On Sunday, a rainstorm that had formed in the western Gulf and was headed for Texas stalled just short of becoming a tropical depression. The southern part of the state received between 5 and 10 inches of rain from the storm that lasted through Monday.

Even though there will be a week without a storm, Zehr warns that the next threat won’t arrive until early next week, posing a “significant risk” of renewed flooding in urban and low-lying areas.

This weekend, the western Gulf coast is expected to experience rough surf and choppy seas, and further heavy rainfall is possible.

Once this developing tropical system moves past Sunday and Monday, it could travel anywhere from northwest along the Rio Grande River to as far north as central Texas the following week. These scenarios are possible if the system gains enough strength and stays organized for several days after making landfall.

The tropical storm that passed through earlier this week brought much-needed rain to much of central Texas but increased flood risk to areas farther to the northwest along the Rio Grande. San Antonio received less than an inch of rain between June 1 and August 16, whereas the average is about 6.50 inches.

According to the United States Drought Monitor report from last week, nearly 70% of the Lone Star State was in extreme drought, and nearly 30% was in exceptional drought. Nonetheless, after the recent tropical rainstorm, things may be looking up in South Texas.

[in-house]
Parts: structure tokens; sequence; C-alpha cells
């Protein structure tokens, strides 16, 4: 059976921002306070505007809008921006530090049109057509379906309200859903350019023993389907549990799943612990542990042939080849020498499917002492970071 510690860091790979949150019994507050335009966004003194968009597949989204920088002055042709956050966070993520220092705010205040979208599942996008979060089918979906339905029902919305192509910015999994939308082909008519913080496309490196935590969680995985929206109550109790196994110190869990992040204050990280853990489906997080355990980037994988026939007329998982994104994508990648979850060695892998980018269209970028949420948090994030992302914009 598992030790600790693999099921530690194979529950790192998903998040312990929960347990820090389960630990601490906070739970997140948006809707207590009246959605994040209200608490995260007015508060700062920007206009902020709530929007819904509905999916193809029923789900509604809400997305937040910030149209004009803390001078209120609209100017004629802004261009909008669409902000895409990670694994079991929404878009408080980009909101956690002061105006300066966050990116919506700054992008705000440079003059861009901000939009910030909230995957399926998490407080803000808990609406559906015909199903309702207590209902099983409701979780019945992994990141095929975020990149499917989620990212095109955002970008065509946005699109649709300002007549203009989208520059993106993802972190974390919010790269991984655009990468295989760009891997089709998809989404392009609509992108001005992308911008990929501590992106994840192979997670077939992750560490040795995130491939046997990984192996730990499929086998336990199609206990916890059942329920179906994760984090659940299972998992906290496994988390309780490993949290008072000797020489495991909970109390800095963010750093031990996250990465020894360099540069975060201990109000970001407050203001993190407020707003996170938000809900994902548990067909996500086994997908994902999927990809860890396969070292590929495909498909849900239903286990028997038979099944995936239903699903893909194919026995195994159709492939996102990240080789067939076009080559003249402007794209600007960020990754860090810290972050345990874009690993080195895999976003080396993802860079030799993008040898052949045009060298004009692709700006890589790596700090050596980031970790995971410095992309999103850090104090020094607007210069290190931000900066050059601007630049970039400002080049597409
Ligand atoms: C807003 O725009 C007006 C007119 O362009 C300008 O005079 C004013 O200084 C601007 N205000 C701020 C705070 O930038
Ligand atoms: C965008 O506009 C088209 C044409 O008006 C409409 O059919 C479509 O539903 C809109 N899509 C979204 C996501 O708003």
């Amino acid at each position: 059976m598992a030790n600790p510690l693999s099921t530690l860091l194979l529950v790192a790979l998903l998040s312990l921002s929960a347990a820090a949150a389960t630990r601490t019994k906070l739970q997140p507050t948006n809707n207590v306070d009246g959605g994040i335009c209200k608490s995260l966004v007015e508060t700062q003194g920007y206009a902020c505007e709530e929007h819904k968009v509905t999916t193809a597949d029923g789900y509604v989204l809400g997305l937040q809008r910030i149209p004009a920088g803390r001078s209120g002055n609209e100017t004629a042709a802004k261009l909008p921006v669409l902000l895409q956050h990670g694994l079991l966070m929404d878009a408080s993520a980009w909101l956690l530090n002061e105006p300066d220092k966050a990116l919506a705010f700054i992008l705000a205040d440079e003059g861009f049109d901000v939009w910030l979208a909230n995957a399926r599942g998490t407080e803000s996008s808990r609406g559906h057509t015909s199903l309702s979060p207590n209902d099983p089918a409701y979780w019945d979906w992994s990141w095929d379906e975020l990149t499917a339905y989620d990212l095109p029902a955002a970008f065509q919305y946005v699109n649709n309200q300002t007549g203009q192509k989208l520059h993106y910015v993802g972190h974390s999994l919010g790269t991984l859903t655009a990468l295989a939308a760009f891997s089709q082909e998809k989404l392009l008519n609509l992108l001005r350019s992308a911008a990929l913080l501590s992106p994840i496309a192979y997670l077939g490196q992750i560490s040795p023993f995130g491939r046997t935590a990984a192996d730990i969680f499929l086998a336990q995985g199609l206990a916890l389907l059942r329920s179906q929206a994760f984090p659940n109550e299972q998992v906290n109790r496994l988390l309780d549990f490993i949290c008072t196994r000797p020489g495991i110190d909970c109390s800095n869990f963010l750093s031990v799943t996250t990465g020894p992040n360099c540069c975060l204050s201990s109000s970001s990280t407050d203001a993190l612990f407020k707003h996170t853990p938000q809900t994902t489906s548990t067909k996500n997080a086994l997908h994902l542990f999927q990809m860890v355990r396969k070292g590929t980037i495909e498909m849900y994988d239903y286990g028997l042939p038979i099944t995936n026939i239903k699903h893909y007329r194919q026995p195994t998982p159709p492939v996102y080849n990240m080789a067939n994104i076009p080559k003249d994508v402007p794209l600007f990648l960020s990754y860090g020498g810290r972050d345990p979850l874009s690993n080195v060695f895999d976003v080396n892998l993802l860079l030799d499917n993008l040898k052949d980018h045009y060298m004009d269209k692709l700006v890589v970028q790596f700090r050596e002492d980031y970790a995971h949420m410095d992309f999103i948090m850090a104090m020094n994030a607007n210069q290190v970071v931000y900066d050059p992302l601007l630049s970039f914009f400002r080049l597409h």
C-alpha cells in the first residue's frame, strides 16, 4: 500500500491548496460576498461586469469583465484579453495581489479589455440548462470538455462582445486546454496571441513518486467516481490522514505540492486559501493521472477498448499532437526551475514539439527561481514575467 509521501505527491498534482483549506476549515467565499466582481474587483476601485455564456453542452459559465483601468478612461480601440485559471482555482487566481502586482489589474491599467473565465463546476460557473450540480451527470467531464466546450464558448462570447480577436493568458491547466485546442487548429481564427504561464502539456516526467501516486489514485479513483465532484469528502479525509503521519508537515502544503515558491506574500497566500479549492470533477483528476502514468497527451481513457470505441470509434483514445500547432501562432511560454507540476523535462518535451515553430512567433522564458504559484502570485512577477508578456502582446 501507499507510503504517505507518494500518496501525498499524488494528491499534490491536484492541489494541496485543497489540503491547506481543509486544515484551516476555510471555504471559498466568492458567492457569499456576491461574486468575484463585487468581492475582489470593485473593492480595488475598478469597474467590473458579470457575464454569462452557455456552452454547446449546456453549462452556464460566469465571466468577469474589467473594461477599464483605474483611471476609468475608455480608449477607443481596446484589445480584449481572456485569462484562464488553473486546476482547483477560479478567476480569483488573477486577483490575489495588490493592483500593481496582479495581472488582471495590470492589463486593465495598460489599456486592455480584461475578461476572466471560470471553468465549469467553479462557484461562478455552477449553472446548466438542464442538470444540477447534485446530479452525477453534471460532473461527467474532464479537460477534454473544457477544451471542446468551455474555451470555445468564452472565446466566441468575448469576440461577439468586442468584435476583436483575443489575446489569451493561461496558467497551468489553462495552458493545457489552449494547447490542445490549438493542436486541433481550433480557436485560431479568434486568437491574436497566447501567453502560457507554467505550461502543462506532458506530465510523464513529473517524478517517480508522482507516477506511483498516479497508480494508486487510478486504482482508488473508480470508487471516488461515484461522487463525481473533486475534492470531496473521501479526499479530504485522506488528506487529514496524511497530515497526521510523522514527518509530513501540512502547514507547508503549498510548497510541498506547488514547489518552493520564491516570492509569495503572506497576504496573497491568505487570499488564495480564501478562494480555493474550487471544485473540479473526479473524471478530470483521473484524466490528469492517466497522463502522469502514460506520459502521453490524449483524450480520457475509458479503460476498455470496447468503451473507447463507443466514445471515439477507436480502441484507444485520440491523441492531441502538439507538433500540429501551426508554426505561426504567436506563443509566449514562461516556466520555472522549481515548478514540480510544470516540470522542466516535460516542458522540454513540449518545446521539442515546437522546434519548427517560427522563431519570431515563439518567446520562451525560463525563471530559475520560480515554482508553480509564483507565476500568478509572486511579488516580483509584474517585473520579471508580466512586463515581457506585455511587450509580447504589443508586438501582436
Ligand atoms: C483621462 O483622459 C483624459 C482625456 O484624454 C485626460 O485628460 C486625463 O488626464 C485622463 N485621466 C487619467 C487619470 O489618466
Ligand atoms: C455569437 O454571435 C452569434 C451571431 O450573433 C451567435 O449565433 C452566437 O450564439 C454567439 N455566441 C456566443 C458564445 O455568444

Hydrologists from the National Weather Service predicted that the Rio Grande River at Foster Ranch, Texas, would reach major flood stage and crest near 23 feet later on Tuesday as a result of the heavy rain that fell in part of the Big Bend area between Monday and Tuesday.

When compared to the flood peak at Foster Ranch on July 10, 2010, the current crest measures 21.54 feet, which is higher.

Multiple groups of showers and thunderstorms from the southeast coast of the United States to the north-central Atlantic will be monitored for tropical development in the coming days. AccuWeather’s tropical weather experts say that strong mid-level winds may act as a strong deterrent against development in this zone and much of the rest of the basin.

One place far from American shores is seeing more favorable conditions for tropical development. Dan Kottlowski, a senior meteorologist at AccuWeather and an expert on hurricanes, says that the atmosphere over Africa is changing into one where stronger tropical waves, the precursors to tropical storms, can form.

Because of the current weather pattern, tropical wave activity in the northern African deserts has been greatly reduced this summer. During the next week, it is expected that these atmospheric conditions will spread out over the Atlantic, which may lead to the formation of a tropical storm or depression somewhere between Africa and the Caribbean.

There is typically an increase in tropical development in the second half of August that lasts into the beginning of September. On November 30th, the Atlantic hurricane season will officially end.